So after challenging myself to break out of my black-and-red comfort zone, I have become the queen of pastels. I bought this cardigan the other day. It's acrylic, but we won't hold that against it. It's just the right length, it has a cute cableknit design, and I love the soft duck-egg blue colour (it'll go beautifully with chocolate brown).
Another "vintage" outfit of indeterminate era. I suppose I could call it thirties - the skirt is straight and below-knee, and the layered knitwear and tam beret could probably pass for thirties style. But really, there's no need to label it - I think one can still be considered vintage even if you can't pin a look down to a specific era. In fact I think I've blogged about this before, but I'll say it again: Part of the fun of dressing vintage is being able to mix and match articles and styles across the decades. And besides, it's fun to use your imagination and creativity to put together a style that's uniquely your own, rather than copying a specific era, isn't it? In fact the fashion mash-up mix is my new favourite thing. Though having said that I'll certainly grant that there's a great deal of satisfaction in creating a picture-perfect 30s/40s/50s look every so often.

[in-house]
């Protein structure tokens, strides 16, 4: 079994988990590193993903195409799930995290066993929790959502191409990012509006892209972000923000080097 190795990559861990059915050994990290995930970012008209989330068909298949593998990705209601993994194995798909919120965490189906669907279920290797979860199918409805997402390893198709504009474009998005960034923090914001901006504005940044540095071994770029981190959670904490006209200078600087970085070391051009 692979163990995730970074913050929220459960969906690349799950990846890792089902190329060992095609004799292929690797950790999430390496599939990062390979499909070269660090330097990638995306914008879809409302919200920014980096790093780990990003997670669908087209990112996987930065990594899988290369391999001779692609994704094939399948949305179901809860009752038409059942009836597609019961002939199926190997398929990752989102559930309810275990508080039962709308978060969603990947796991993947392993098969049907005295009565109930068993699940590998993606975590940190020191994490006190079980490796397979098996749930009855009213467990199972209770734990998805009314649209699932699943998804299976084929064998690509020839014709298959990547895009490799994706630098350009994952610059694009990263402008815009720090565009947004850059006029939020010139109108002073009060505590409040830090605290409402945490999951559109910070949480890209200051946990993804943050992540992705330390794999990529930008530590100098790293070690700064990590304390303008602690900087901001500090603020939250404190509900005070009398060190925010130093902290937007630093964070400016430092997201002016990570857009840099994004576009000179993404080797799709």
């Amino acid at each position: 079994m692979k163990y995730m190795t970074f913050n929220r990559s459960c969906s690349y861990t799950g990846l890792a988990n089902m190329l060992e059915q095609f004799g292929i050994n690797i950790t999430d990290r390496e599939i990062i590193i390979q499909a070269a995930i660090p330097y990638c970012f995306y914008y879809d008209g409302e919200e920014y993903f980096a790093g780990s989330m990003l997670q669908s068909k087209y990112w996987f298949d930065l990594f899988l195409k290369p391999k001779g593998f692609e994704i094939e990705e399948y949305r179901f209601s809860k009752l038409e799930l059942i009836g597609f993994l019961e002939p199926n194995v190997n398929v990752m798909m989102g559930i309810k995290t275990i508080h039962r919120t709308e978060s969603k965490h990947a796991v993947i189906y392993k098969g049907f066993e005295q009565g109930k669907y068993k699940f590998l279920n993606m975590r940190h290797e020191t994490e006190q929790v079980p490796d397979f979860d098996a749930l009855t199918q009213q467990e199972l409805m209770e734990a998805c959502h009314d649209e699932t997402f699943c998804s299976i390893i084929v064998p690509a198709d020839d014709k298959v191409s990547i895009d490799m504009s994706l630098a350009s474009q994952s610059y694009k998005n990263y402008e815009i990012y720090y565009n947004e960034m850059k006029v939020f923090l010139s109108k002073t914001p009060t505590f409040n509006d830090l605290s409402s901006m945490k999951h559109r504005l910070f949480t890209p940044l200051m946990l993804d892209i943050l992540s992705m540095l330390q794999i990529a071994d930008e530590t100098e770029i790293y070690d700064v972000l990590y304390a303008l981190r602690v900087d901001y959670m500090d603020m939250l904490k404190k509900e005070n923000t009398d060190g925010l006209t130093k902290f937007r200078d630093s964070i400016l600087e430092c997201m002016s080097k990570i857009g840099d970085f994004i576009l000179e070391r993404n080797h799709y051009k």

As you may have spotted, this is my all-time favourite skirt. Because it's a very subtle grey/tan plaid it goes with every colour - black, brown, navy, brights or pastels - and it can be smart or casual. Plus I can use it in any vintage look from thirties to fifties (or 'indeterminate era').
Wool beret, charity shop; Pink sweater, Vintage fashion fair; Cardigan, New Look (yes, I bought something new, from a real shop); Boots, Clarks.
This is my Mummy's house - it's so much more picturesque than ours! I'm here for the week because Matin's away in foreign parts visiting his family. Which is also why I've had so much time to work on fabric repros (not that he's demanding, you understand, just that he sometimes prefers to spend time with me than sit and watch me vectorize cowboys).
If, by the way, you like my pink and blue colour scheme, you may appreciate this astonishingly beautiful pastel Christmas sweet feast.